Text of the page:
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    Wednesday, March 07, 2012

    Germphobia, Virtual School style

    I've used only 1 1/2 sick days this year: one for cataract surgery and one half for an appointment. That's a new record for me. March? No influenza? No sinus infections or even colds or coughs? I used to get almost paranoid about germs. Illness for a classroom teacher can be overwhelming: sub plans, catching up, staying in touch, hoping that all goes well for the substitute.

    A few neighboring districts have cut their teachers' sick days to the bone. My district still maintains 10 days per year. One neighboring district even told their teachers they couldn't schedule non-essential surgery during the school year, no matter how many sick days they'd accrued. I planned my cataract surgery so that I'd only miss one day; all worked out well.

    In a classroom full of children, I kept my own pencils and pens and even scissors. There was a stock of extras for students to borrow; they never touched mine, and I never touched theirs. I kept hand sanitizer in my desk and rarely touched the germ-collecting doorknobs. Still, I got sick. Cough drops and Airborne had a drawer in my desk along with Tylenol and my own, yes my own never-to-be-shared box of soft, name brand tissues. Teachers attempt to stay hydrated, but within reason because we can only use the rest room when we're not with students.

    Teaching online is different. Earlier this year, I offered ten tongue-in-cheek reasons to enjoy teaching online. Now, in the final days of winter, I offer ten reasons that teaching virtual school has been good for my health.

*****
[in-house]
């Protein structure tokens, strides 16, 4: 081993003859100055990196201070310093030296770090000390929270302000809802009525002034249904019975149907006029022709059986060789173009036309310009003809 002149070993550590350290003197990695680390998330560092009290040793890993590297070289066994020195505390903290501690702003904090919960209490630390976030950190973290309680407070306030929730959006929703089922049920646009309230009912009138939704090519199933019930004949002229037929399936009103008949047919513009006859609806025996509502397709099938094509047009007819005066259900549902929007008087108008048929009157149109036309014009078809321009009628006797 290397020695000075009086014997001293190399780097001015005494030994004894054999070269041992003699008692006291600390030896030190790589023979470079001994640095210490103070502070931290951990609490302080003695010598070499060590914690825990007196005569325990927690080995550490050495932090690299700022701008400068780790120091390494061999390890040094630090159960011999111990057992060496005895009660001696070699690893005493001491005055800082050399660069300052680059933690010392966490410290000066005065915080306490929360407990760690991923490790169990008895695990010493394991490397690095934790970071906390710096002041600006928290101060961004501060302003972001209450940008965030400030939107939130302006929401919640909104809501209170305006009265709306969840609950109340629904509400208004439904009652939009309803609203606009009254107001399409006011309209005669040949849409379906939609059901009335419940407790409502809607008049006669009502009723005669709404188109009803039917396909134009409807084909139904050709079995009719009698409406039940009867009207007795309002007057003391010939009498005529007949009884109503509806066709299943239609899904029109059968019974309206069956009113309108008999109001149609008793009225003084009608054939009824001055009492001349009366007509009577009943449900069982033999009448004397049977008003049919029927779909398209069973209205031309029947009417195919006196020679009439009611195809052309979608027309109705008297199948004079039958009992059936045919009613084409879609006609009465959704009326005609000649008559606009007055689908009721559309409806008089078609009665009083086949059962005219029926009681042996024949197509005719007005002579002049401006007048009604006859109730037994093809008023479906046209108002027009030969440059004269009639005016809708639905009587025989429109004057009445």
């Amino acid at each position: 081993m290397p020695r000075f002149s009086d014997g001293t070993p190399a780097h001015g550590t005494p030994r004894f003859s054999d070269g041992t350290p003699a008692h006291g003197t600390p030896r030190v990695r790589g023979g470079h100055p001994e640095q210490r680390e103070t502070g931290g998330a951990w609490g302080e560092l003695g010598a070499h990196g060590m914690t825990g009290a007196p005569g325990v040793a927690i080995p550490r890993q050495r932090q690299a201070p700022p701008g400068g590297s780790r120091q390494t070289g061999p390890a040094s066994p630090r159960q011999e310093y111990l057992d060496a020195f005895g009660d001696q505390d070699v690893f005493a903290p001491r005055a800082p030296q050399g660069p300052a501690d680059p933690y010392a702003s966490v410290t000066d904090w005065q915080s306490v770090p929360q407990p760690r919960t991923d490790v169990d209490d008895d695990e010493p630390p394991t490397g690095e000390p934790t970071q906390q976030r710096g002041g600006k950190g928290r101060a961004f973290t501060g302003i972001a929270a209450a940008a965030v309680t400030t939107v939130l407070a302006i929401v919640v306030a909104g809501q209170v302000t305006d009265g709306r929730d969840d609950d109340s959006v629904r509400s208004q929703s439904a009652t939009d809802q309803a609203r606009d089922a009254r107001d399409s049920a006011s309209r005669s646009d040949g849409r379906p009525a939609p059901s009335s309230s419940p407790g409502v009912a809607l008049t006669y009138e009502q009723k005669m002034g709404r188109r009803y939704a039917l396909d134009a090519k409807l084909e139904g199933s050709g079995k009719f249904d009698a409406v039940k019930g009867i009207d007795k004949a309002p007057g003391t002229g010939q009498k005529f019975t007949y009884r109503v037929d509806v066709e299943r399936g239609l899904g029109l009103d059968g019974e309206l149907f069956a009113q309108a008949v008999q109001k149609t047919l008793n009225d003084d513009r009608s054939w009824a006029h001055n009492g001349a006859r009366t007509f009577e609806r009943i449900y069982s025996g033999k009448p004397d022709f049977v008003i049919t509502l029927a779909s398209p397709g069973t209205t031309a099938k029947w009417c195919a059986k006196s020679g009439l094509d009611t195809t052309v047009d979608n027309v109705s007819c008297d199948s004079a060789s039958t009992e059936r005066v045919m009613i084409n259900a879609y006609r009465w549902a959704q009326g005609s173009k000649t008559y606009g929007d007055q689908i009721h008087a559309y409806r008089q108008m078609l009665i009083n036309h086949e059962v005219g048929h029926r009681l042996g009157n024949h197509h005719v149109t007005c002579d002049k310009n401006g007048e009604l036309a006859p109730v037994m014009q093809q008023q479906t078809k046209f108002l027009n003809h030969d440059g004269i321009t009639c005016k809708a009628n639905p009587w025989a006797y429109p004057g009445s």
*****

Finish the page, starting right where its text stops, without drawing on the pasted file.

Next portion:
• I still have my own tissue box - with a Green Bay Packers dispenser.
    • No one borrows my pencils and pens. We all have our own.
    • We don't get substitutes, eliminating the need to come in and spread germs while leaving sub plans.
    • No one else uses my computer or my phone.
    • I have my own phone, too.
    • My coworkers and I are meticulous about cleaning the lunch table before and after eating.
    • Hydration is easier; there's a water cooler in our supply closet, and (drum roll) I can use the rest room when I need to without waiting for a recess bell!
    • I still take vitamin C and eat oranges with my lunch.
    • The box of Airborne in my desk is the kind that gets added to a bottle of water.
    And finally, a major reason that teaching virtual school is good for my health:
    • I sincerely enjoy my job. I go to school eager to get started every day - even on Mondays.

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    Monday, March 05, 2012

    Life as we Knew It - are we prepared?

    Not so long ago, after the World Trade Centers fell, U.S. residents were coping with a new reality. At one point, Homeland Security advised folks to stock up on duct tape and plastic, supplies to seal the house off from potential chemical or dirty bomb attacks.

    At my home? We didn't buy into the fear. We bought wine and cheese instead.

    Years later, I trained as a volunteer with our local public health department for the potential, much-feared pandemic flu. After the training, we went home with a stock-the-pantry list in case commerce as we know it shut down. We picked up a few things, but didn't go wild then, either.

    Remember the Y2K scare? People picked up generators, oil lamps, and stockpiles of bottled water. I think we had a gallon or two of water. Maybe.

    Now I've picked up the book Life as we Knew it by Susan Beth Pfeffer. It's the first in a trilogy aimed at young adults. The story begins in an average high school in an average spring. Exam preparation, summer plans, prom, crushes, and changing friendships all go on as usual. Then a big event captures everyone's attention, and I do mean everyone. An asteroid is headed toward the moon, and it's expected to be visible with the naked eye. Families gather outside on a spring night to observe the phenomenon - and then all hell breaks lose.